The following afib story was originally a comment left on my site in January 2014. When I read Alice’s comments my heart broke. I have lone atrial fibrillation myself but luckily so far I have only had about one episode per year for the past few years. I couldn’t imagine having constant episodes and being on meds so I totally feel for Alice. I just hope she finds a doctor that can help her.
Ironically, I was just in the E.R. myself just a few days prior to Alice leaving her comments having my 4th cardioversion. In her story below, she talks about her first experience with afib and how she had to be cardioverted. I’m glad to hear it went well for her. As someone that has had 4 of them, I can assure anyone else reading this that it really isn’t a big deal. Yes it’s a major inconvenience, expensive, and a general pain in the ass, but it isn’t painful and I never fear for my life when I have one done.
Alice also talks about the depression and anxiety that comes with afib. Amen sister. I can attest to that. People who have afib have a constant dark cloud over them. You never know when it’s going to strike so it’s a constant waiting game. And it’s even worse when you travel. What if I’m on a plane and it strikes? What am I going to do if I have an episode when I’m 1,000 miles away from home? Living in constant fear sucks.
But here’s the good news. Young people with atrial fibrillation have an option and that is an ablation. The success rates for young, healthy people is pretty good. It may take a couple procedures to work but it is definitely an option. I’ve already discussed it with my wife and we’ve decided that if I start getting more than one episode a year, I will have an ablation. I refuse to take meds for the rest of my life and I refuse to let my heart be in a constant state of arrhythmia.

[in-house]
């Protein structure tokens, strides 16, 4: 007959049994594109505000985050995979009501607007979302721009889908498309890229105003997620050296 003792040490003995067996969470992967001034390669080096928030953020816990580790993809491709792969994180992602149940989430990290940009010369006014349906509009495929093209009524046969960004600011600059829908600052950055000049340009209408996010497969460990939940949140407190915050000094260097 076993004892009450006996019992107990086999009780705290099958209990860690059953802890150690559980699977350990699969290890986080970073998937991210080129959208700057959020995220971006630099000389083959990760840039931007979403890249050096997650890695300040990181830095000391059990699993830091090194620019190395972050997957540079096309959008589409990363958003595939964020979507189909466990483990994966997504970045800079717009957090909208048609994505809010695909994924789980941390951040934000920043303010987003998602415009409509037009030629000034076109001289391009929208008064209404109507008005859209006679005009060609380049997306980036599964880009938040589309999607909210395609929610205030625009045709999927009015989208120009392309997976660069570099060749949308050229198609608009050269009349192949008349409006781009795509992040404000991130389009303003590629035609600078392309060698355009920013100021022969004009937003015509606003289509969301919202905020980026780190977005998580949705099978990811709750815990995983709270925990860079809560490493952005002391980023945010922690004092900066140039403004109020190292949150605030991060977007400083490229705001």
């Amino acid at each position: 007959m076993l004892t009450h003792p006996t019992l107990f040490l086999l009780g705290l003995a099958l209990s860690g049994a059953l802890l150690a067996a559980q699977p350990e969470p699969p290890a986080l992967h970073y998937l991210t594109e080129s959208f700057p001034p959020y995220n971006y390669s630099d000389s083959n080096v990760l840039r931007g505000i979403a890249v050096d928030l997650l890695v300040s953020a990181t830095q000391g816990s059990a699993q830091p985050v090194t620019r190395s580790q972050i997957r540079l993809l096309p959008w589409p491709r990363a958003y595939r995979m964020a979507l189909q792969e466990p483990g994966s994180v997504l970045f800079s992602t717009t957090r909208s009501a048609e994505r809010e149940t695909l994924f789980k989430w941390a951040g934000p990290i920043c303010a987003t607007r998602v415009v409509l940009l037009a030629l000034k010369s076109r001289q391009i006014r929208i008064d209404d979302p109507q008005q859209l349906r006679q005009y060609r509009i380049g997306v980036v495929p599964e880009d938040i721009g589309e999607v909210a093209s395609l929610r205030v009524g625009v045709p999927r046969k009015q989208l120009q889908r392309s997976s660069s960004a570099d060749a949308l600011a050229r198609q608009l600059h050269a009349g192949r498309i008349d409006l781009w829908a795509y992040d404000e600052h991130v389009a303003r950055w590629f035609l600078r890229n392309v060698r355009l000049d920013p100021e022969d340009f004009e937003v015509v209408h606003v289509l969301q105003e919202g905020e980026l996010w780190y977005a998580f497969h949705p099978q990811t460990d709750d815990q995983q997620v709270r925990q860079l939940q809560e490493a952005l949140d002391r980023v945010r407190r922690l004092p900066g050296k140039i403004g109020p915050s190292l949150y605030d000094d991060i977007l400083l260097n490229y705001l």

I hope Alice looks into this option. She said she doesn’t have insurance, but according to Obama everyone is supposed to have insurance so hopefully she’ll be able to get it and have the procedure done.
If you have atrial fibrillation and would like to share your story, please contact me. I’d be more than happy to post it on this site to give you a place to vent:)
Travis Van Slooten
The owner of this website
Hi. My name is Alice and I was diagnosed with lone Afib on September 11, 2013. I am only 31 years old. I have been to the ER 5 times since then. I was laying in bed trying to fall asleep when my heart started racing. I changed positions hoping that it would help but it did not. After about an hour, I woke my husband up and we went to the ER where they did an EKG and proceed to scare the life out of me.
No one would tell me what was going on and they wouldn’t let me see my husband or even walk from the EKG room to the room. They finally allowed my husband to come back and then the doctor came in and explained that I had Afib and said that I had three options. I could try medication but my heart rate was 190 and he didn’t think it would be effective. He talked about doing an interesophageal ultrasound but determined that it was unnecessary as I had only been experiencing Afib for less than 2 hours. He decided that electric cardioversion was the way to go.